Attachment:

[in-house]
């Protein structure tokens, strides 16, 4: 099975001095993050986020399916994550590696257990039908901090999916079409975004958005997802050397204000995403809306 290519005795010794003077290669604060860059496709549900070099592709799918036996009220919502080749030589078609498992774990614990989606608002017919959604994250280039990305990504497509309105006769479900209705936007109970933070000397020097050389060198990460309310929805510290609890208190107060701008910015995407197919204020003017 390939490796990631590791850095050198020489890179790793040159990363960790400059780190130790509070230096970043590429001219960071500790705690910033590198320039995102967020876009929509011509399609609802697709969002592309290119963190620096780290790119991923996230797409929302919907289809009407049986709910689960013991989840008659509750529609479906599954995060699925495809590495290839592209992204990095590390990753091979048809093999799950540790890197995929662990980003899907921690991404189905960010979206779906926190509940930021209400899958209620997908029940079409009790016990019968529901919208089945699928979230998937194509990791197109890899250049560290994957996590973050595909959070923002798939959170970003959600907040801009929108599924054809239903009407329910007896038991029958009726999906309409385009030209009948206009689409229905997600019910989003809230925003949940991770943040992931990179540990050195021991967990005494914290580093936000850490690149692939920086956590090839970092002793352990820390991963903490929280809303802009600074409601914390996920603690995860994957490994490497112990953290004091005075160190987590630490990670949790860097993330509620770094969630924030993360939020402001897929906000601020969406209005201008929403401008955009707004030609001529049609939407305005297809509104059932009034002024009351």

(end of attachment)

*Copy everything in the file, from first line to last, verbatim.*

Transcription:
[in-house]
């Protein structure tokens, strides 16, 4: 099975001095993050986020399916994550590696257990039908901090999916079409975004958005997802050397204000995403809306 290519005795010794003077290669604060860059496709549900070099592709799918036996009220919502080749030589078609498992774990614990989606608002017919959604994250280039990305990504497509309105006769479900209705936007109970933070000397020097050389060198990460309310929805510290609890208190107060701008910015995407197919204020003017 390939490796990631590791850095050198020489890179790793040159990363960790400059780190130790509070230096970043590429001219960071500790705690910033590198320039995102967020876009929509011509399609609802697709969002592309290119963190620096780290790119991923996230797409929302919907289809009407049986709910689960013991989840008659509750529609479906599954995060699925495809590495290839592209992204990095590390990753091979048809093999799950540790890197995929662990980003899907921690991404189905960010979206779906926190509940930021209400899958209620997908029940079409009790016990019968529901919208089945699928979230998937194509990791197109890899250049560290994957996590973050595909959070923002798939959170970003959600907040801009929108599924054809239903009407329910007896038991029958009726999906309409385009030209009948206009689409229905997600019910989003809230925003949940991770943040992931990179540990050195021991967990005494914290580093936000850490690149692939920086956590090839970092002793352990820390991963903490929280809303802009600074409601914390996920603690995860994957490994490497112990953290004091005075160190987590630490990670949790860097993330509620770094969630924030993360939020402001897929906000601020969406209005201008929403401008955009707004030609001529049609939407305005297809509104059932009034002024009351």